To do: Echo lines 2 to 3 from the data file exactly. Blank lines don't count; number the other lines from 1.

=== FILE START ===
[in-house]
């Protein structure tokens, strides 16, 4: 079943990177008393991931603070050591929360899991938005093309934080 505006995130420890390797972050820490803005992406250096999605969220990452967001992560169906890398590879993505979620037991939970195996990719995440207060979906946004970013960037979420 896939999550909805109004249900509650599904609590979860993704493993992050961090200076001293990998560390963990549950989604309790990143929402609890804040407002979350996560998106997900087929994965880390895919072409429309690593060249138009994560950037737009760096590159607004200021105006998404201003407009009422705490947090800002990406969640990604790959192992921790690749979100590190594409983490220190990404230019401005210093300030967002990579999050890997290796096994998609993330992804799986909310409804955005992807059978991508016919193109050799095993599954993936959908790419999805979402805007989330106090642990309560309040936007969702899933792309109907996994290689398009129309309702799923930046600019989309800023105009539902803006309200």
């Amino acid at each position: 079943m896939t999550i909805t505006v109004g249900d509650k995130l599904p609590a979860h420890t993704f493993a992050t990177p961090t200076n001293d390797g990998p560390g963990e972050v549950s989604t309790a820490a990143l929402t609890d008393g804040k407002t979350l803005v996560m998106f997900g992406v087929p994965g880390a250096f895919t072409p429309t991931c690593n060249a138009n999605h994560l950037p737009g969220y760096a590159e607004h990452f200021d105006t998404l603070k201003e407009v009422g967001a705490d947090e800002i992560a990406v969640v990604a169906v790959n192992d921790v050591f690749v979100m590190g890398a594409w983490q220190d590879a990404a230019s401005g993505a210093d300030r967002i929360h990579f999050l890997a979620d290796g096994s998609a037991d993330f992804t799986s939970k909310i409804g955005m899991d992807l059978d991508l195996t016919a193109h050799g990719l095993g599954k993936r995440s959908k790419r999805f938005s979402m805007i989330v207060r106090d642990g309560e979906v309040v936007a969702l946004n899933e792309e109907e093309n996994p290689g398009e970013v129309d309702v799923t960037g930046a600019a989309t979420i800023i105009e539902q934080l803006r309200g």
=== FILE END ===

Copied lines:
């Protein structure tokens, strides 16, 4: 079943990177008393991931603070050591929360899991938005093309934080 505006995130420890390797972050820490803005992406250096999605969220990452967001992560169906890398590879993505979620037991939970195996990719995440207060979906946004970013960037979420 896939999550909805109004249900509650599904609590979860993704493993992050961090200076001293990998560390963990549950989604309790990143929402609890804040407002979350996560998106997900087929994965880390895919072409429309690593060249138009994560950037737009760096590159607004200021105006998404201003407009009422705490947090800002990406969640990604790959192992921790690749979100590190594409983490220190990404230019401005210093300030967002990579999050890997290796096994998609993330992804799986909310409804955005992807059978991508016919193109050799095993599954993936959908790419999805979402805007989330106090642990309560309040936007969702899933792309109907996994290689398009129309309702799923930046600019989309800023105009539902803006309200």
């Amino acid at each position: 079943m896939t999550i909805t505006v109004g249900d509650k995130l599904p609590a979860h420890t993704f493993a992050t990177p961090t200076n001293d390797g990998p560390g963990e972050v549950s989604t309790a820490a990143l929402t609890d008393g804040k407002t979350l803005v996560m998106f997900g992406v087929p994965g880390a250096f895919t072409p429309t991931c690593n060249a138009n999605h994560l950037p737009g969220y760096a590159e607004h990452f200021d105006t998404l603070k201003e407009v009422g967001a705490d947090e800002i992560a990406v969640v990604a169906v790959n192992d921790v050591f690749v979100m590190g890398a594409w983490q220190d590879a990404a230019s401005g993505a210093d300030r967002i929360h990579f999050l890997a979620d290796g096994s998609a037991d993330f992804t799986s939970k909310i409804g955005m899991d992807l059978d991508l195996t016919a193109h050799g990719l095993g599954k993936r995440s959908k790419r999805f938005s979402m805007i989330v207060r106090d642990g309560e979906v309040v936007a969702l946004n899933e792309e109907e093309n996994p290689g398009e970013v129309d309702v799923t960037g930046a600019a989309t979420i800023i105009e539902q934080l803006r309200g």